Thursday, January 18, 2018

Best of 2017






Best of 2017

What I've seen of 2017 with maybe three exceptions was good not great--which possibly reflects more on me and my viewing efforts  than on the year--but who can refrain from making year-end lists? I can't. I didn't.

The Lego Batman Movie

To paraphrase Snowball: First half funny last half crap. 

Murder on the Orient Express (Kenneth Branagh)

Gimmicky, crammed with CGI effects, too eager to please. But Branagh does take a stab at portraying a full-blooded three-dimensional Poirot, and his stylish (perhaps overstylish) adaptation captures some of the tragedy of the Lindbergh case.

The Foreigner (Martin Campbell)

Mainly a showcase for the physical prowess of an older grimmer Jackie Chan, and the dramatic prowess (in a surprisingly intricate IRA plot) of Pierce Brosnan. 

Split (M. Night Shyamalan)

Efficient fairly inventive horror thriller. Shyamalan with this and The Visit is commercially (and to a lesser extent artistically) on a roll; question is, will he tumble up a new career pinnacle or off yet another cliff?

Historiographika Errata (Richard Somes)

Somes' historical anthology film touches on Jose Rizal, the Katipunan, Macario Sakay, the Japanese Occupation, with the first two segments dipped in much needed satire (stripping away the veneer of unthinking worship that has coated them through the years), the latter two presented as straightforward even poignant drama--problem is you're not sure the two halves form a cohesive whole. Still well worth a look. 

Lady Bird (Greta Gerwig)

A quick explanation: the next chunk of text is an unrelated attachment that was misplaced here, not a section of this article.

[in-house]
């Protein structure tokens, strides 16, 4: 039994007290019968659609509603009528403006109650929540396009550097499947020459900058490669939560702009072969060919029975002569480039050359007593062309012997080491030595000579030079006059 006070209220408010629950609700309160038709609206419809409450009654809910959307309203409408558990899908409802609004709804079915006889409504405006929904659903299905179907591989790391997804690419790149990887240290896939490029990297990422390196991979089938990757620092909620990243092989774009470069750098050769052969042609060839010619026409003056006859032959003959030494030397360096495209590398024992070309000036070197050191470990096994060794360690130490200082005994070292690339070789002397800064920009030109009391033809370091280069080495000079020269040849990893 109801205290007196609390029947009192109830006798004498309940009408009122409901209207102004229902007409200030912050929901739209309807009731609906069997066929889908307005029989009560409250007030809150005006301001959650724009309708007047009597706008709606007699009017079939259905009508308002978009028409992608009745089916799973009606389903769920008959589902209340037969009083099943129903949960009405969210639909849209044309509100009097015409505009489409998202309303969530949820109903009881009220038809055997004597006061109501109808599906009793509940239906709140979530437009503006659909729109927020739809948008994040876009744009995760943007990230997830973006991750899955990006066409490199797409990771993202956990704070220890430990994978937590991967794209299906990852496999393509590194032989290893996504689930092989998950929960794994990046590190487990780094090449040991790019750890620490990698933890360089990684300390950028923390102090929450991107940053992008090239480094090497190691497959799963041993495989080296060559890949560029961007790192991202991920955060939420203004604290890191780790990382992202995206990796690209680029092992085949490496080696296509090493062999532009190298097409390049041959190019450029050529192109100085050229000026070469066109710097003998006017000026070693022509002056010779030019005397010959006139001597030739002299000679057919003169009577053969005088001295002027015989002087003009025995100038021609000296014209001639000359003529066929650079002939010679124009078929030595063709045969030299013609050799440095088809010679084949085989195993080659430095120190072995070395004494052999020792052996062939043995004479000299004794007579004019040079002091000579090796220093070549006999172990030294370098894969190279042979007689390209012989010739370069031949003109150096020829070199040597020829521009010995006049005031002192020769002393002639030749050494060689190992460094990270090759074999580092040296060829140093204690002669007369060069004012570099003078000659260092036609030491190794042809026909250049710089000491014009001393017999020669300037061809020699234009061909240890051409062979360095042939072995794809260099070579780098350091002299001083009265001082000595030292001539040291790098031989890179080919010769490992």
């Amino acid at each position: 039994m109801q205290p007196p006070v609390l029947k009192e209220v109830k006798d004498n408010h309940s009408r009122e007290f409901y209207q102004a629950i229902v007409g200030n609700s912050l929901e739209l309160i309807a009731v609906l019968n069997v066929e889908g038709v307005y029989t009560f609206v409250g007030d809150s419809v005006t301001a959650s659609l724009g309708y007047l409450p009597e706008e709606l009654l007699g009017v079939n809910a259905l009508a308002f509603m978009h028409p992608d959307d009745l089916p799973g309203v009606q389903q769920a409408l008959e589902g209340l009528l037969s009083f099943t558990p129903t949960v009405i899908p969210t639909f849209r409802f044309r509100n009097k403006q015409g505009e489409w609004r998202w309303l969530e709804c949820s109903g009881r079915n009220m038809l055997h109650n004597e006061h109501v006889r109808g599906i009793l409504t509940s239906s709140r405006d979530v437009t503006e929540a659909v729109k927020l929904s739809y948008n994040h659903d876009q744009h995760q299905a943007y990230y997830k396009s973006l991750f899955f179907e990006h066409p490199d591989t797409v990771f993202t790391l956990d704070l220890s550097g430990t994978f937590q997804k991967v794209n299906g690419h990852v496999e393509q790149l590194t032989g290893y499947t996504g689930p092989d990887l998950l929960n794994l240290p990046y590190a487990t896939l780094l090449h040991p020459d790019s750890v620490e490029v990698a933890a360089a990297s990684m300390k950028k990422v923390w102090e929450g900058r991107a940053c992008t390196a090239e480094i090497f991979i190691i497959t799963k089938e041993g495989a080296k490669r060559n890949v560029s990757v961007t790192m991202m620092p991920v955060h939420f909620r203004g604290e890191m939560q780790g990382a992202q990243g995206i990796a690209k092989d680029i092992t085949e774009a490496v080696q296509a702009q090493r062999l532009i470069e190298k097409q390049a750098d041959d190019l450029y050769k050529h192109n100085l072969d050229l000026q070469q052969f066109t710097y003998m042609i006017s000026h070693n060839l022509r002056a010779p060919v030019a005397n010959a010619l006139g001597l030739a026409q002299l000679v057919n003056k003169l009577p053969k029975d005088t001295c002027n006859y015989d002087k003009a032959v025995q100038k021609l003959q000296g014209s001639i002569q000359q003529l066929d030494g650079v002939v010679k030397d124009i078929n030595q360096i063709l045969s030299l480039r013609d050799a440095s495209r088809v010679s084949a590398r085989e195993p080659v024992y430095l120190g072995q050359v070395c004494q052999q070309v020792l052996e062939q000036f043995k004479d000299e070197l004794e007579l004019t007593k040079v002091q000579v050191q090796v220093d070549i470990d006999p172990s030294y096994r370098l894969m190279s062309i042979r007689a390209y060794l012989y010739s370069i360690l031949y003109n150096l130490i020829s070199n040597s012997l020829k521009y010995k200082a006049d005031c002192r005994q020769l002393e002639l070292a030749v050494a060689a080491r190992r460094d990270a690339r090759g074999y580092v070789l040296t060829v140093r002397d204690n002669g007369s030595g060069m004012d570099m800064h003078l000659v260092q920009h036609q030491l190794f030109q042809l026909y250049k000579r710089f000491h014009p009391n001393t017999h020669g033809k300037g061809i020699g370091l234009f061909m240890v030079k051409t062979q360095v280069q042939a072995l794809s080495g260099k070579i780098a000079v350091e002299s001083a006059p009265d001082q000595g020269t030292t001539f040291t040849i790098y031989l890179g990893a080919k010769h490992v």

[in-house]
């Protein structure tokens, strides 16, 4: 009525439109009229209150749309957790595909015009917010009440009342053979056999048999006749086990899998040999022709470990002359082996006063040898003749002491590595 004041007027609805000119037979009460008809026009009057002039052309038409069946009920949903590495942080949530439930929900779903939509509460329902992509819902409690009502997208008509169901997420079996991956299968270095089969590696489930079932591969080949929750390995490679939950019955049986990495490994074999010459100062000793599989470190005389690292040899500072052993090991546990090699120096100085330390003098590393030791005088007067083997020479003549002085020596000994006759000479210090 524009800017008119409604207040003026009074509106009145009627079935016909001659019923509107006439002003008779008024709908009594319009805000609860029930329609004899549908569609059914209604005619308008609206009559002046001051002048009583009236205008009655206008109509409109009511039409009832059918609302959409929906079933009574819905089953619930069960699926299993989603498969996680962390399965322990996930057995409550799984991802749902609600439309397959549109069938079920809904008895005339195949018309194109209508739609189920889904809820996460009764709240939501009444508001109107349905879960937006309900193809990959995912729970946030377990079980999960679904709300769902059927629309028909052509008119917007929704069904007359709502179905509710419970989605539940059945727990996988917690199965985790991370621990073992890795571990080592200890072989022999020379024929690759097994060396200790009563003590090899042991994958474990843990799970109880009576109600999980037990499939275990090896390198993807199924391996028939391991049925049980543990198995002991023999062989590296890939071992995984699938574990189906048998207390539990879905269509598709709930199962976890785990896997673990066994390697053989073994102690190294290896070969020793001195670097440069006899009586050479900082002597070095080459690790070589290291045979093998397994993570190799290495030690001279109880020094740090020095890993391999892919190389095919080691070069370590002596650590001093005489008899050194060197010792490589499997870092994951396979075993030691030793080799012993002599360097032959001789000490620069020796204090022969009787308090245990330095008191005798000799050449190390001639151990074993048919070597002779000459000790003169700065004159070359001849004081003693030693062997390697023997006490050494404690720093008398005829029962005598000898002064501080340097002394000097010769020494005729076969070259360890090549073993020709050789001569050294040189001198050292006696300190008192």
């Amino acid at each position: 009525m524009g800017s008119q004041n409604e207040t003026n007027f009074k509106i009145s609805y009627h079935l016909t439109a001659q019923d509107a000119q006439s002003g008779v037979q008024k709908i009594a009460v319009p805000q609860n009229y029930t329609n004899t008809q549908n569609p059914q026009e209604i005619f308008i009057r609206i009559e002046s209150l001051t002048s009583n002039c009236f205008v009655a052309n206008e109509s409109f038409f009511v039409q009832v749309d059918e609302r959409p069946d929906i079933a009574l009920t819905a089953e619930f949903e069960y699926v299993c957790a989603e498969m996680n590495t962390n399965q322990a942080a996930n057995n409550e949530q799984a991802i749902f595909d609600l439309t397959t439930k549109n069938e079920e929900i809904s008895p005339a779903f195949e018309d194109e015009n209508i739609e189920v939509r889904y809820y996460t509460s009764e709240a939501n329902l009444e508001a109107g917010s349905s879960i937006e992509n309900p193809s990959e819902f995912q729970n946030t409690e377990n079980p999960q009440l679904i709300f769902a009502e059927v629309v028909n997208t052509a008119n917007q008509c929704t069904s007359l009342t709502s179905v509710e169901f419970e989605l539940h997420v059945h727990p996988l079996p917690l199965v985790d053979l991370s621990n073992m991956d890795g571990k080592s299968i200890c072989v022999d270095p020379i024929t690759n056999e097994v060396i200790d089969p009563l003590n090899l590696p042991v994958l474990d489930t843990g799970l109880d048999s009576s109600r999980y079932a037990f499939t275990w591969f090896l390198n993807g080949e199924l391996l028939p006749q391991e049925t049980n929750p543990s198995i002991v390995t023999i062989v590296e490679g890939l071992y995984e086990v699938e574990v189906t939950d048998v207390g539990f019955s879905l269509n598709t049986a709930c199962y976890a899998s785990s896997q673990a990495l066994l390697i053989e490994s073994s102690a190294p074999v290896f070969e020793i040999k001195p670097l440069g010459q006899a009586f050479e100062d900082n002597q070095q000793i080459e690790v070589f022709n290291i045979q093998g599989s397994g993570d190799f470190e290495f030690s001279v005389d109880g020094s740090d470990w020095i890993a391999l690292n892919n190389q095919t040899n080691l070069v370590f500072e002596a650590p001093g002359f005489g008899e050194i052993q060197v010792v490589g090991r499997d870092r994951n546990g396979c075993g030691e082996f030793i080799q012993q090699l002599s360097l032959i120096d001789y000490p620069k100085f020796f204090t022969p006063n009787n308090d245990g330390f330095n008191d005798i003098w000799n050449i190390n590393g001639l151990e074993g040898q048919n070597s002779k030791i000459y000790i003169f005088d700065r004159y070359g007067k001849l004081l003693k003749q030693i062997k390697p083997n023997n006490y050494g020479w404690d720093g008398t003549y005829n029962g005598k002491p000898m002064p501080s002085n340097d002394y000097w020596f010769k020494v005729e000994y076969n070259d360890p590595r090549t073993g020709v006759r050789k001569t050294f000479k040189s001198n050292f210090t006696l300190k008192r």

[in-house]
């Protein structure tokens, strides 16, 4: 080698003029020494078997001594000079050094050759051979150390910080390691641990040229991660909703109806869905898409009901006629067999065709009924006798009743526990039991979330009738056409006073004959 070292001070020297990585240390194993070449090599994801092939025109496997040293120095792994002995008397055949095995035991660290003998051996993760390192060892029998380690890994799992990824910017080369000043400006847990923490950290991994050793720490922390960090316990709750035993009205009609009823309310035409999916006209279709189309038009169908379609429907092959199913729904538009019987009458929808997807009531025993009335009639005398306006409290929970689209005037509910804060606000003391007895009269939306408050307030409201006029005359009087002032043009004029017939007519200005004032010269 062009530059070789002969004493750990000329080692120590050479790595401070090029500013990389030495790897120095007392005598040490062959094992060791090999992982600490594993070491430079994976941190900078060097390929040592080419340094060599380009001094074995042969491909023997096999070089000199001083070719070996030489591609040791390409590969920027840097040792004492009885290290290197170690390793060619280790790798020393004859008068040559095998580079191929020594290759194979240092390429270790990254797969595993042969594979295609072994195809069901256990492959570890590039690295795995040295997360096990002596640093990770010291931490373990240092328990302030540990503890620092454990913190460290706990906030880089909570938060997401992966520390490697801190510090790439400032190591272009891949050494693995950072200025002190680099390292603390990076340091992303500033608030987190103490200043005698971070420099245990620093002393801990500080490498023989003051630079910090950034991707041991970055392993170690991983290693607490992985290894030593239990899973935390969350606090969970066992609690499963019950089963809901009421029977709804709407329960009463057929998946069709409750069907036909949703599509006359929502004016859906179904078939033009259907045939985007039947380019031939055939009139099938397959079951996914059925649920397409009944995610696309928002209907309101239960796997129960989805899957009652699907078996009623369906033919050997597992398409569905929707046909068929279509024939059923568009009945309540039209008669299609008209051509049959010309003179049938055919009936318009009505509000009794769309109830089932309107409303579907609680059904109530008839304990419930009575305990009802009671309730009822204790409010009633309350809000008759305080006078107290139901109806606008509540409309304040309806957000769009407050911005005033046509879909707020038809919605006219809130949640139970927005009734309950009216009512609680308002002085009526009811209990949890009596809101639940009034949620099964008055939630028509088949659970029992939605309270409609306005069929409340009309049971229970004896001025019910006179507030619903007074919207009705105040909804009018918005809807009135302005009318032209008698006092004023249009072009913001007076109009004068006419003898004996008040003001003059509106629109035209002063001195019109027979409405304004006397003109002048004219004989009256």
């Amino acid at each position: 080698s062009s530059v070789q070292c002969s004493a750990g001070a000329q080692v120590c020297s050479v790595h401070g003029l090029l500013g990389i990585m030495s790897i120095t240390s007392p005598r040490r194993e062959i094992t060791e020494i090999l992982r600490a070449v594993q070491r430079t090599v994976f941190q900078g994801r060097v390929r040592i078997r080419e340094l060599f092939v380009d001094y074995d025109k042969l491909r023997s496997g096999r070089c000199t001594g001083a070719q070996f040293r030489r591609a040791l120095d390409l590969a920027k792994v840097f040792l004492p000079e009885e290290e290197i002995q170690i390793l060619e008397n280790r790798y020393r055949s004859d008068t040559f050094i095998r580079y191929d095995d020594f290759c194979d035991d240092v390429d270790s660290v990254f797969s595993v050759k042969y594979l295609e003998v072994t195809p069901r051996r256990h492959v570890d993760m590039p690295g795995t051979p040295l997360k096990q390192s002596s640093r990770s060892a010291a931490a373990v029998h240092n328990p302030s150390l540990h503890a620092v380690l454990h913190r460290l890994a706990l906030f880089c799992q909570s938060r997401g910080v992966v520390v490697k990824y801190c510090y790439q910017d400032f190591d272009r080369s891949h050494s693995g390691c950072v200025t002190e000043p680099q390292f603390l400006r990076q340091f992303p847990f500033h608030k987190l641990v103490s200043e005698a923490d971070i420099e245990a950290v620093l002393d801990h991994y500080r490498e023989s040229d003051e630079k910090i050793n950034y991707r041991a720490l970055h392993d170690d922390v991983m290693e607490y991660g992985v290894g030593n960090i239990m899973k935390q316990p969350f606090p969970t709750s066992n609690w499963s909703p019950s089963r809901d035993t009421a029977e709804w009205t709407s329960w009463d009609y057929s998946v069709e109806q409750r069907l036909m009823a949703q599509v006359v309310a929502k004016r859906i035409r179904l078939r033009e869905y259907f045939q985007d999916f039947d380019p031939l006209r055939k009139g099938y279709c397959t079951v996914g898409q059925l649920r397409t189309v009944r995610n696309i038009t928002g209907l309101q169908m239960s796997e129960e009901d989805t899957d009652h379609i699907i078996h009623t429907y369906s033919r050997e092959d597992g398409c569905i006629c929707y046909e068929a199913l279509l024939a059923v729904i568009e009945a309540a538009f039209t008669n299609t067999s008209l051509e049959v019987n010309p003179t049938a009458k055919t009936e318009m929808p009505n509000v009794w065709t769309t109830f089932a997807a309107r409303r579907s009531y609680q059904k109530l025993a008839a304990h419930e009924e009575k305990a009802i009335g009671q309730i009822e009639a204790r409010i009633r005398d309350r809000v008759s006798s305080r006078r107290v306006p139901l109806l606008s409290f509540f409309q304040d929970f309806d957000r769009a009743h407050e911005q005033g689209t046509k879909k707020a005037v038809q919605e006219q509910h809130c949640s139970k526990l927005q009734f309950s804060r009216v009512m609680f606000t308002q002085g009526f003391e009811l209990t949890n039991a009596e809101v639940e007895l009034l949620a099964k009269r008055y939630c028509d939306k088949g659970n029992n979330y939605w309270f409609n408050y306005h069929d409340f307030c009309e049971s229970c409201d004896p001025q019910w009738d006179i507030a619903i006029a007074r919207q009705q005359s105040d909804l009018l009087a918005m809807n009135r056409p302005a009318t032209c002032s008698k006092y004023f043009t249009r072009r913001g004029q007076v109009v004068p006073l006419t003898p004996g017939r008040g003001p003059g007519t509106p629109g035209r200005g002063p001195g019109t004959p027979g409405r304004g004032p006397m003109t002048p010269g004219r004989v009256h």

Well-made and touching. Occasionally even funny. 

T2 Trainspotting (Danny Boyle)

Sequel to Boyle's most highly regarded movie, I think this is sadder richer better. 

Good Time (Ben & Joshua Safdie)

Didn't much like the shaky-cam filmmaking, but does give off memorably bad vibes.

Three Billboards Outside Ebbing, Missouri (Martin MacDonagh)

The first half is abrasive anger coming out of sorrow; the second half devolves into imitation Tarantino. Not a big fan, but that first half deserves recognition. 

The Great Wall (Zhang Yimou)

Crawling wall-to-wall with CGI effects; has barely justifiable Jurassic-looking creatures; has Matt Damon. Still! Epic filmmaking not entirely in the Hollywood mold. The mold of the future, perhaps? 

Blade of the Immortal (Takashi Miike)

Funny gory intricate surprising as with most Miike films, and as with all Miike films different from almost everything he's previously done. Say what you will about him, he hates to repeat himself (well maybe he has repeated himself--hard to tell with someone who's done a hundred feature films). 

Mudbound (Dees Rees)

Racism in the Jim Crow South--what more is there to say? Not a lot, though this flawed if ultimately powerful film does manage to add postwar trauma to an inherently dramatic mix. 

mother! (Darren Arronofsky) 

Not as shocking as it thinks it is but I liked it. It has its own stubborn integrity.

Baby Driver (Edgar Wright)

Visually cheats--especially on the car chase editing--but aurally (physical deafness as a metaphor for moral deafness) one of the more interesting films of the year.

The Post (Steve Spielberg)

Spielberg's account of The Washington Post's decision to publish The Pentagon Papers (despite threats from the Nixon Administration) is a vitally important reminder* of just what a determined and idealistic media organization can do against a repressive out-of-control government. Just wish I liked it better.